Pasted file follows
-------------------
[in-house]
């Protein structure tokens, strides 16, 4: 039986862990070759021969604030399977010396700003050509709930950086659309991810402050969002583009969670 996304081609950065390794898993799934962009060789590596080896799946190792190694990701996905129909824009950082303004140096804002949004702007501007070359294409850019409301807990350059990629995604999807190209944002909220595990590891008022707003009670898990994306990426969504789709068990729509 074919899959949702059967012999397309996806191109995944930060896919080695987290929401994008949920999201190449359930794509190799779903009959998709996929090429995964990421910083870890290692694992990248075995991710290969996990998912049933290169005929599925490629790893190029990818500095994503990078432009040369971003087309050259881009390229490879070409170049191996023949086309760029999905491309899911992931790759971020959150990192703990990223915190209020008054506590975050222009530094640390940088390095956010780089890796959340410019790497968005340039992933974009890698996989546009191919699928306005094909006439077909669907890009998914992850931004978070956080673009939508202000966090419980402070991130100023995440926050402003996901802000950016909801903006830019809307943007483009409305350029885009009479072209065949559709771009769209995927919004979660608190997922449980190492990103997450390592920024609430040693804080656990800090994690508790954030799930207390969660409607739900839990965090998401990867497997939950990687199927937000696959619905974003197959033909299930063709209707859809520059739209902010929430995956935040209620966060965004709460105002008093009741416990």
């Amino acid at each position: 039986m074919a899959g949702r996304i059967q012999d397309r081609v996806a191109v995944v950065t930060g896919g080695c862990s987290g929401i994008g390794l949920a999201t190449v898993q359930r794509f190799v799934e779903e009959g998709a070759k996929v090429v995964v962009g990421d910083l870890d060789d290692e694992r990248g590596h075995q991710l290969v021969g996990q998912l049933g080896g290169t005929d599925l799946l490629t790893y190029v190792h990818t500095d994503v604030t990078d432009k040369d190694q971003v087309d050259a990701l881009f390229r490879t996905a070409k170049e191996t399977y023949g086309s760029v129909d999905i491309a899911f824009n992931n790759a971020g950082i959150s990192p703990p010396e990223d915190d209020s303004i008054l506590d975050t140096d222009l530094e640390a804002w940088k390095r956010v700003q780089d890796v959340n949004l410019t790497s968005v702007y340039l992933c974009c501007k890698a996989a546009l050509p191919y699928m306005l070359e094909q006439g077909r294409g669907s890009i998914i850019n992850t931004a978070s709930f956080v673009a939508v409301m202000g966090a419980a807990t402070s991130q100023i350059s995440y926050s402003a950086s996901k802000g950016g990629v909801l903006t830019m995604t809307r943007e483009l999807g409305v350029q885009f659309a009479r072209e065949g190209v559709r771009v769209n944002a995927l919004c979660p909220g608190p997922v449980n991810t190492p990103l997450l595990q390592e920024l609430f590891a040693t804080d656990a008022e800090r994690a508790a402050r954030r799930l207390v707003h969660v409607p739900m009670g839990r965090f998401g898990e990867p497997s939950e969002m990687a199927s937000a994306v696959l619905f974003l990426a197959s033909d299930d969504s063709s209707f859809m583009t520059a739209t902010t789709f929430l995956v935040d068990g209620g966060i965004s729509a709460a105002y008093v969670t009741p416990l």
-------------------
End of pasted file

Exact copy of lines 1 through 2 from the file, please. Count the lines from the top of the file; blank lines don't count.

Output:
[in-house]
């Protein structure tokens, strides 16, 4: 039986862990070759021969604030399977010396700003050509709930950086659309991810402050969002583009969670 996304081609950065390794898993799934962009060789590596080896799946190792190694990701996905129909824009950082303004140096804002949004702007501007070359294409850019409301807990350059990629995604999807190209944002909220595990590891008022707003009670898990994306990426969504789709068990729509 074919899959949702059967012999397309996806191109995944930060896919080695987290929401994008949920999201190449359930794509190799779903009959998709996929090429995964990421910083870890290692694992990248075995991710290969996990998912049933290169005929599925490629790893190029990818500095994503990078432009040369971003087309050259881009390229490879070409170049191996023949086309760029999905491309899911992931790759971020959150990192703990990223915190209020008054506590975050222009530094640390940088390095956010780089890796959340410019790497968005340039992933974009890698996989546009191919699928306005094909006439077909669907890009998914992850931004978070956080673009939508202000966090419980402070991130100023995440926050402003996901802000950016909801903006830019809307943007483009409305350029885009009479072209065949559709771009769209995927919004979660608190997922449980190492990103997450390592920024609430040693804080656990800090994690508790954030799930207390969660409607739900839990965090998401990867497997939950990687199927937000696959619905974003197959033909299930063709209707859809520059739209902010929430995956935040209620966060965004709460105002008093009741416990």